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AAOS: Football Is Leading Cause of Cervical Injury in U.S.

Incidence of injuries in males was 1.7 and 3.6 times greater than for females for neck sprains, fractures

TUESDAY, March 6, 2018 (HealthDay News) — Men have increased incidence of cervical sprains and fractures associated with sports, with football the most common cause of sprains and cycling the most common cause of fractures in males, according to research presented at the annual meeting of the American Academy of Orthopaedic Surgeons, held from March 6 to 10 in New Orleans.

John DePasse, M.D., an orthopedic surgeon in Providence, R.I., and colleagues queried the National Electronic Injury Surveillance System database for neck sprains and cervical fractures associated with sporting activities from 2000 to 2015.

The researchers identified 27,546 patients with neck injuries sustained during sport, representing 26,380 neck sprains and 1,166 fractures. Per million person-years, the estimated injury incidence was 191.5 neck sprains and 7.7 fractures. The incidence for injuries in males was 1.7 and 3.6 times greater than for females for neck sprains and fractures (both P < 0.0001). The most common cause of cervical sprains in males was football, followed by cycling and weightlifting/aerobics. Most neck sprains were sustained by females in weightlifting/aerobics, trampoline, and cheerleading. From 2000 to 2015, there were increases in the incidence of neck sprains from aerobics (15.5 to 25.3 per million person-years), and increases in the incidence of cervical fractures from sport (6.5 to 8.8 per million), especially from cycling (0.67 to 2.7 per million).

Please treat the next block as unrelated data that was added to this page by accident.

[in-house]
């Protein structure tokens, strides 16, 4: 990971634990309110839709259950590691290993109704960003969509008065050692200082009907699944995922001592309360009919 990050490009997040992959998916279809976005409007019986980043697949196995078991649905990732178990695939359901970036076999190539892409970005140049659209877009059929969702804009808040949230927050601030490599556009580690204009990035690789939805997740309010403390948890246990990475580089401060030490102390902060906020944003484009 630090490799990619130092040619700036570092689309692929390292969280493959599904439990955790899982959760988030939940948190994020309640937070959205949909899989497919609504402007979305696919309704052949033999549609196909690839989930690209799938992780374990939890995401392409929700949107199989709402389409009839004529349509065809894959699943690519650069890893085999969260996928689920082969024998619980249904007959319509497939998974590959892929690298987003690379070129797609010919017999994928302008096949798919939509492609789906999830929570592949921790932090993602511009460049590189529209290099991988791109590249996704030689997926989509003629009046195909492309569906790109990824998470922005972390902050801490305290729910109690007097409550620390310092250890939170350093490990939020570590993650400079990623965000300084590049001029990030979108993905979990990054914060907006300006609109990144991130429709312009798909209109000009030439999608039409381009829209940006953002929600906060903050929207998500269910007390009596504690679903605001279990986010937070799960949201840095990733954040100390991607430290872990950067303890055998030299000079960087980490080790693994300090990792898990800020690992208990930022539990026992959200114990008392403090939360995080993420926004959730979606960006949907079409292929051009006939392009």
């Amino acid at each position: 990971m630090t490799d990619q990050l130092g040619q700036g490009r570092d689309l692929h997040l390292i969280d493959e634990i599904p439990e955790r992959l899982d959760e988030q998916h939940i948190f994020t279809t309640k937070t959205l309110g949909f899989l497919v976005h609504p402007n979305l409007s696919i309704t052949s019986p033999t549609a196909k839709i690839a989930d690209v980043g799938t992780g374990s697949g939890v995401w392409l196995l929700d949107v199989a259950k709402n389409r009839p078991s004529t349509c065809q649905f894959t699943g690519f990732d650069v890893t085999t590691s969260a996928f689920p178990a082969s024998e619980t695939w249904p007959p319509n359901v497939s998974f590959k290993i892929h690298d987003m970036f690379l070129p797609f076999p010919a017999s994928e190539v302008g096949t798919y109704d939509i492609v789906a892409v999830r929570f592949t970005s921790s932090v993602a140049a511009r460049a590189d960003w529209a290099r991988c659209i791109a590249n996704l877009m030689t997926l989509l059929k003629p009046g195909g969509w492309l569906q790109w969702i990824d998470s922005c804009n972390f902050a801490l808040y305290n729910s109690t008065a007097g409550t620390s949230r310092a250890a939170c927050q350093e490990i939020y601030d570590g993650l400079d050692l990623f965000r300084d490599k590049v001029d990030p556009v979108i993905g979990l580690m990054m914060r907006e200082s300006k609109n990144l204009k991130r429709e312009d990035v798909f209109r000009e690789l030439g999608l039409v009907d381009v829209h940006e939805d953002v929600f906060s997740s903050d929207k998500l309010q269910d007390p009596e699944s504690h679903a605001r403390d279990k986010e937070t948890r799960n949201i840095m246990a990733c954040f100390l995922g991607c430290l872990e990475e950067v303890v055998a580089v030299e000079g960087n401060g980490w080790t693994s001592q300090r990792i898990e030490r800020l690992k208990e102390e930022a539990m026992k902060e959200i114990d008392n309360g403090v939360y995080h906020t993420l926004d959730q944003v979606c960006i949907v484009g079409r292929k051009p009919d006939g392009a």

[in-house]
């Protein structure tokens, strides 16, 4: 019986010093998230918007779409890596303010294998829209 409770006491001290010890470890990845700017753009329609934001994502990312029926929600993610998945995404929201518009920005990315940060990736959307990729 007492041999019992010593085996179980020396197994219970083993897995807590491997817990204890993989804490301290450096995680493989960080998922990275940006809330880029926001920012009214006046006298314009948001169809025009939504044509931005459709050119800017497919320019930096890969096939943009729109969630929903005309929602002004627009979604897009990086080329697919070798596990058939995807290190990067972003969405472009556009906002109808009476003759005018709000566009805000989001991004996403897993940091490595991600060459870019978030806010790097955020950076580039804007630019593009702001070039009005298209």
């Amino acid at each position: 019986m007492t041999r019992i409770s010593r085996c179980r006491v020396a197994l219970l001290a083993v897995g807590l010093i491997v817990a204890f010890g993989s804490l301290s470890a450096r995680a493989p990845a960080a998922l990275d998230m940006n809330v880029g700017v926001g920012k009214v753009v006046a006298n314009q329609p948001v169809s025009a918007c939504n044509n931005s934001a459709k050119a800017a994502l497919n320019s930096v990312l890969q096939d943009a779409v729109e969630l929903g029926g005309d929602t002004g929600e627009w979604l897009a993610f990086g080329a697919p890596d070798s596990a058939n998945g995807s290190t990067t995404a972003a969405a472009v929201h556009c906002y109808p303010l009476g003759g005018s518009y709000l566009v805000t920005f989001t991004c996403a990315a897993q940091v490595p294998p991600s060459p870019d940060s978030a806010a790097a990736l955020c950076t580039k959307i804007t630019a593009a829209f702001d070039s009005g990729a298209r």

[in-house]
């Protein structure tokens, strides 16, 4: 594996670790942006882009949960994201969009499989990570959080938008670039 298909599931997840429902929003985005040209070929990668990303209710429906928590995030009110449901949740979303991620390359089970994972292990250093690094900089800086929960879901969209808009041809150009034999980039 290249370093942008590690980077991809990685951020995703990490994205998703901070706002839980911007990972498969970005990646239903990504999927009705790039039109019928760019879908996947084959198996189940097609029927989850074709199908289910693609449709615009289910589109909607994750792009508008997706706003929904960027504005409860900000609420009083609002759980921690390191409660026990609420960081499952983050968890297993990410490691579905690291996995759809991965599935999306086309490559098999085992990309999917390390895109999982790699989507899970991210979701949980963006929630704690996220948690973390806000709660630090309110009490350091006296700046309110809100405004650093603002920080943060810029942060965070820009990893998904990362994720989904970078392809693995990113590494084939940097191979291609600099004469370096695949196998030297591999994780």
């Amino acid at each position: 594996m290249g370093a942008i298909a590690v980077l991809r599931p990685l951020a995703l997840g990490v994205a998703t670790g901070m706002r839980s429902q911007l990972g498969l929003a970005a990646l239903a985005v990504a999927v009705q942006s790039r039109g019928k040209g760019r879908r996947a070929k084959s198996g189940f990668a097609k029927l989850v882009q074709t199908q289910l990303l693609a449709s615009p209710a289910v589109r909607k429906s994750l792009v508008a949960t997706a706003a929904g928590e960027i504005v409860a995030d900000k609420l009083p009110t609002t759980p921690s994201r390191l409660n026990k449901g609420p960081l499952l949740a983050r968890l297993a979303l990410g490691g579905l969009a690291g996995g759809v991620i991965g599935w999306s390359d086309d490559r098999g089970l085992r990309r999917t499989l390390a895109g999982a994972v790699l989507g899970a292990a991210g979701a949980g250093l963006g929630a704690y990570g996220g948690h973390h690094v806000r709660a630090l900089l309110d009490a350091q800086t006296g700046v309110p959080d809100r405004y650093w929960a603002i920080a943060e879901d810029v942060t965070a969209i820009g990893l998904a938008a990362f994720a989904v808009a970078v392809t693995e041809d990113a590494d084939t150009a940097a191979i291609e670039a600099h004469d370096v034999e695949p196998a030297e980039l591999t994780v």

“Football is the leading cause of cervical injury in the United States, although the majority of injuries are sprains,” the authors write.

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